I have been told that mold mycotoxins can damage brain cells.  Sometimes you regain some of the processes you lost but usually not all of them.  When I was first exposed to mold (didn’t know it then) I would take phone messages and then look at them and realize they didn’t make sense and have to re-write them. Sometimes my boss would come in and ask me what the message meant even after I am sure it had been rewritten.  My handwriting was also deteriorating .  At the time I would become frustrated over this but it never dawned on me that something serious was going on with me and my brain.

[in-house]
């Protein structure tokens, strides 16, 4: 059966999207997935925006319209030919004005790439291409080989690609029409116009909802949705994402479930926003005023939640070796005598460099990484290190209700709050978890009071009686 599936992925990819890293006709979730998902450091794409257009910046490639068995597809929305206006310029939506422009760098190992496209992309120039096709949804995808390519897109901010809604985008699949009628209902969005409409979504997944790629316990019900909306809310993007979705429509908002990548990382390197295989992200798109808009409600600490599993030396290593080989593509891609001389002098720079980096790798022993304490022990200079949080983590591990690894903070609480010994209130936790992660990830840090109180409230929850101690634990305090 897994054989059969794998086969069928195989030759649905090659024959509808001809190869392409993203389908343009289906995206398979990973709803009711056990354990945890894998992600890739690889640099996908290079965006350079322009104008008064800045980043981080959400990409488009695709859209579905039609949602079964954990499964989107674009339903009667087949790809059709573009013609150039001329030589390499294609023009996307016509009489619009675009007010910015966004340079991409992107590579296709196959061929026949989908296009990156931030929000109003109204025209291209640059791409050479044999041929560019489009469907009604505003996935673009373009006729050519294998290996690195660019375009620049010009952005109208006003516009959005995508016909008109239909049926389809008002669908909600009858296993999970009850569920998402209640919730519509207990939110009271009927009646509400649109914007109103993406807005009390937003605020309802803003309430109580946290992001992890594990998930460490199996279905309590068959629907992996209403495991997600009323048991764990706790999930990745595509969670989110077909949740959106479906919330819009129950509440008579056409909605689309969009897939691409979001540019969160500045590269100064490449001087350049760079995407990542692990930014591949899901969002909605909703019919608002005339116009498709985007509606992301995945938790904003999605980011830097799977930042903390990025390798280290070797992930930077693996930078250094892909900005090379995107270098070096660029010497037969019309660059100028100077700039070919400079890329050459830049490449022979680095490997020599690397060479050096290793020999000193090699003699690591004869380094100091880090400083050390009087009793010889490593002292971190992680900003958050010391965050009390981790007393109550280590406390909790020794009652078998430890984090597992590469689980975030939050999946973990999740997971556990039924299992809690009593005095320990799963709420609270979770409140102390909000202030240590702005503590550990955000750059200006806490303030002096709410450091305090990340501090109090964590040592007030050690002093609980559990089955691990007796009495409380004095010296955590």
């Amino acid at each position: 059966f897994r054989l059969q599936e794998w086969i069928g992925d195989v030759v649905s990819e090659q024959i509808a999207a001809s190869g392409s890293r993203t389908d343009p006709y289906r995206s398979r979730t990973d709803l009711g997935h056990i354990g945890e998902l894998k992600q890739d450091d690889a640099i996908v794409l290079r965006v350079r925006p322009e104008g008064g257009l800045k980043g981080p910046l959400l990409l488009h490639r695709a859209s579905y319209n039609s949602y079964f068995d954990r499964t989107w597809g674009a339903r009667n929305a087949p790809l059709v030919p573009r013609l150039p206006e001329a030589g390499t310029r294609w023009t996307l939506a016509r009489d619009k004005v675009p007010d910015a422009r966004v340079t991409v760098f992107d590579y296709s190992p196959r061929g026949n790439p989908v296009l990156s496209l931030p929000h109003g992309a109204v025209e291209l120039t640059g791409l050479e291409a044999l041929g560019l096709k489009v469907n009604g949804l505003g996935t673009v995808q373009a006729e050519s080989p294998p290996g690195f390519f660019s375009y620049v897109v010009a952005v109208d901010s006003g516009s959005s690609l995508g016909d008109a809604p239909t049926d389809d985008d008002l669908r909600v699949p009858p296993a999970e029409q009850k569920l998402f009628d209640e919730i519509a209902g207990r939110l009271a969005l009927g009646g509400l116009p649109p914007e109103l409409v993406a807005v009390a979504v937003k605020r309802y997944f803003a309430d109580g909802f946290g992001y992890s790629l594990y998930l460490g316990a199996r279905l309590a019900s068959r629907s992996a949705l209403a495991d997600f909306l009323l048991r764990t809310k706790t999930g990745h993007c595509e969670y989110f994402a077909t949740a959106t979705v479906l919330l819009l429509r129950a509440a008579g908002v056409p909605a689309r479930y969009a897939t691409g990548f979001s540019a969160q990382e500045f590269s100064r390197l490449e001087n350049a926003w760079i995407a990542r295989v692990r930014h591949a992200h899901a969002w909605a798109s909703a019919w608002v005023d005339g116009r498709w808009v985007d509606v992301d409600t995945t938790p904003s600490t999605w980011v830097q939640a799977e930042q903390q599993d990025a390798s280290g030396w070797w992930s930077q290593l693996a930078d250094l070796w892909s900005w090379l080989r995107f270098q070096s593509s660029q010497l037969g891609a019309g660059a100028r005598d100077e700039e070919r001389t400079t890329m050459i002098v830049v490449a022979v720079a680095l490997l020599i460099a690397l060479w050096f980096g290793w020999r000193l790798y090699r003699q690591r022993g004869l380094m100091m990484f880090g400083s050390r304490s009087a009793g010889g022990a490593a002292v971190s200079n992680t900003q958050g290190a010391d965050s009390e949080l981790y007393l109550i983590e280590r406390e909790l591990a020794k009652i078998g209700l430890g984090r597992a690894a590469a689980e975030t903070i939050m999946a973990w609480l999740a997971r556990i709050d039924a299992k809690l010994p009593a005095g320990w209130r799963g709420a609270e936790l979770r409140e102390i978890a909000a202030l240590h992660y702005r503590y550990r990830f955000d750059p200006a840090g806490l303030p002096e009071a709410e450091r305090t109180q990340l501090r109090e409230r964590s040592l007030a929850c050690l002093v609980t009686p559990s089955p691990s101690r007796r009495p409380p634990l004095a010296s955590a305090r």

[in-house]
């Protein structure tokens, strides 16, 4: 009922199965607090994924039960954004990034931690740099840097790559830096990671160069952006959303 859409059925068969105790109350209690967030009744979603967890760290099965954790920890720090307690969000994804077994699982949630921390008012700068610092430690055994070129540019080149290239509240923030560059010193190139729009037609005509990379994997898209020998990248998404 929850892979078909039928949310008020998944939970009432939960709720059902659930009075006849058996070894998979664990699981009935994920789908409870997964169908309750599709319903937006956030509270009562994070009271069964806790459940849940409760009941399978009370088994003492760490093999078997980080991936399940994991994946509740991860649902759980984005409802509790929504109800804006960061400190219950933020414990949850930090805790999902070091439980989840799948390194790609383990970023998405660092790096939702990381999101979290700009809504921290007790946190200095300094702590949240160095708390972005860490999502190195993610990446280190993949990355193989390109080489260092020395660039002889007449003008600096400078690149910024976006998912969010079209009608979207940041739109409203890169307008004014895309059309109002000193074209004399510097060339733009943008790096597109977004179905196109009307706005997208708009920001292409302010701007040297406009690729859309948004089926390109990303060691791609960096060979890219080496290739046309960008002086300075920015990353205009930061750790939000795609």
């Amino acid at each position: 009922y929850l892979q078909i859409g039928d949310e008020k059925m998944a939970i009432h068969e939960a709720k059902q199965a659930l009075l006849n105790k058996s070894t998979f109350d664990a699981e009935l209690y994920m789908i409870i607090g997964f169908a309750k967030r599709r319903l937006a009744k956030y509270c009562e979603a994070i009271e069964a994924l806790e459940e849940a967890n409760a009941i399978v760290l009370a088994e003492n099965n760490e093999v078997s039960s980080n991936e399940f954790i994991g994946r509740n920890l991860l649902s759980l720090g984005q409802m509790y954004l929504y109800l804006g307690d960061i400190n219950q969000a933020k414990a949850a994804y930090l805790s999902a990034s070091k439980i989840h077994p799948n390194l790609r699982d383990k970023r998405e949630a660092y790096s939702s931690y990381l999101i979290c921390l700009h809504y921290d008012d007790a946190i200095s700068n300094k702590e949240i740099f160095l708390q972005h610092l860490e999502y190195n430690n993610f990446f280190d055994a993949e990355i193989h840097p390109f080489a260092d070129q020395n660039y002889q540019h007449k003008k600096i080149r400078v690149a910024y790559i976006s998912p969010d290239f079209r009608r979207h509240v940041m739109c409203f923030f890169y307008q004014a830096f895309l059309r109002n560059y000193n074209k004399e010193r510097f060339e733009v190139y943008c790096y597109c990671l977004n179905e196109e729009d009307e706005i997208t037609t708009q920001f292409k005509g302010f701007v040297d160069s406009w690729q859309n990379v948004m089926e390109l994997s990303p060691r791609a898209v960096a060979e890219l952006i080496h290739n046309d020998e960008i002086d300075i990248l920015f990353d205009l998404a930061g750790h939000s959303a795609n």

This was originally posted on June 23, 2012.  I still find myself in a conversation and suddenly don’t even know what I am talking about.  All it takes is the tiniest of distraction (a noise in the background, a knock at the door, hearing someone else’s conversation going on, or the person on the other end of the conversation saying something that distracts me).  When typing I make the same mistakes over and over and over again despite knowing how to spell the words and where the keys are on the keyboard.  It is so frustrating!  Has chronic illnesses affected you this way?